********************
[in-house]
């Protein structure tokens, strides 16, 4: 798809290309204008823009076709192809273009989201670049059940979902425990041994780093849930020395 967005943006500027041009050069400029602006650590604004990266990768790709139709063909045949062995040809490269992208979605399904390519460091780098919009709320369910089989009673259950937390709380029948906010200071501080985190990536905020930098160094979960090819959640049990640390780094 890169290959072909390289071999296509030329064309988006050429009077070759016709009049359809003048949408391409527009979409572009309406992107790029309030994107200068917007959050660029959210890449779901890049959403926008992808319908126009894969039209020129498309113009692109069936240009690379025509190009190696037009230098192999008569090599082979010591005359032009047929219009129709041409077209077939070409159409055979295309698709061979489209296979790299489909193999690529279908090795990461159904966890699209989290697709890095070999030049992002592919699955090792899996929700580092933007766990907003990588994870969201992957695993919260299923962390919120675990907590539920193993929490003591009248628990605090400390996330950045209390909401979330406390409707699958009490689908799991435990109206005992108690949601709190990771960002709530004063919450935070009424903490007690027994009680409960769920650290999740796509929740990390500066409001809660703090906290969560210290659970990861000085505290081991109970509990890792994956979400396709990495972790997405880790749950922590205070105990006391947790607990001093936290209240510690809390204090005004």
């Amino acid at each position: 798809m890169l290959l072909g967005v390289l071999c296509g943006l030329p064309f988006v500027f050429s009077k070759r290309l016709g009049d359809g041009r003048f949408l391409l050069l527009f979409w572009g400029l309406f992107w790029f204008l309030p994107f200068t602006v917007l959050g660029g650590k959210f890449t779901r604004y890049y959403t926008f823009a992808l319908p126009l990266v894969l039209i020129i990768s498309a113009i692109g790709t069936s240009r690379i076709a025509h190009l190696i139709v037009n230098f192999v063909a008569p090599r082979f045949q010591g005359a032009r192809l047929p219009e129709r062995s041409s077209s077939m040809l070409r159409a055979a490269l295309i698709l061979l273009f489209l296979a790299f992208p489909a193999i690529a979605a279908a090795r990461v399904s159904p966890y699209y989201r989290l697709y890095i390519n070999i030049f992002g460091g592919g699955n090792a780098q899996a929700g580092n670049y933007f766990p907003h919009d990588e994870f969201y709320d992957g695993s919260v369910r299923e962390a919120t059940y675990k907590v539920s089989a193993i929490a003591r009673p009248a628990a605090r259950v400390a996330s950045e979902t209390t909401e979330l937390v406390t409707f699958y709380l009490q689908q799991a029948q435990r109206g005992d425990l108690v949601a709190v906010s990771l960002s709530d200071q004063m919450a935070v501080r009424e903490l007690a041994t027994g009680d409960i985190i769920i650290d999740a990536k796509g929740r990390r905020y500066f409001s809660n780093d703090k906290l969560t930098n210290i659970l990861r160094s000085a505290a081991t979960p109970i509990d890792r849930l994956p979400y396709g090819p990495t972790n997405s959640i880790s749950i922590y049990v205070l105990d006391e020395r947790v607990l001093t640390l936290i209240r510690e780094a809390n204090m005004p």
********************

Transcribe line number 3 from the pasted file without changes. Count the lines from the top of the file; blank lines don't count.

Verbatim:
């Amino acid at each position: 798809m890169l290959l072909g967005v390289l071999c296509g943006l030329p064309f988006v500027f050429s009077k070759r290309l016709g009049d359809g041009r003048f949408l391409l050069l527009f979409w572009g400029l309406f992107w790029f204008l309030p994107f200068t602006v917007l959050g660029g650590k959210f890449t779901r604004y890049y959403t926008f823009a992808l319908p126009l990266v894969l039209i020129i990768s498309a113009i692109g790709t069936s240009r690379i076709a025509h190009l190696i139709v037009n230098f192999v063909a008569p090599r082979f045949q010591g005359a032009r192809l047929p219009e129709r062995s041409s077209s077939m040809l070409r159409a055979a490269l295309i698709l061979l273009f489209l296979a790299f992208p489909a193999i690529a979605a279908a090795r990461v399904s159904p966890y699209y989201r989290l697709y890095i390519n070999i030049f992002g460091g592919g699955n090792a780098q899996a929700g580092n670049y933007f766990p907003h919009d990588e994870f969201y709320d992957g695993s919260v369910r299923e962390a919120t059940y675990k907590v539920s089989a193993i929490a003591r009673p009248a628990a605090r259950v400390a996330s950045e979902t209390t909401e979330l937390v406390t409707f699958y709380l009490q689908q799991a029948q435990r109206g005992d425990l108690v949601a709190v906010s990771l960002s709530d200071q004063m919450a935070v501080r009424e903490l007690a041994t027994g009680d409960i985190i769920i650290d999740a990536k796509g929740r990390r905020y500066f409001s809660n780093d703090k906290l969560t930098n210290i659970l990861r160094s000085a505290a081991t979960p109970i509990d890792r849930l994956p979400y396709g090819p990495t972790n997405s959640i880790s749950i922590y049990v205070l105990d006391e020395r947790v607990l001093t640390l936290i209240r510690e780094a809390n204090m005004p």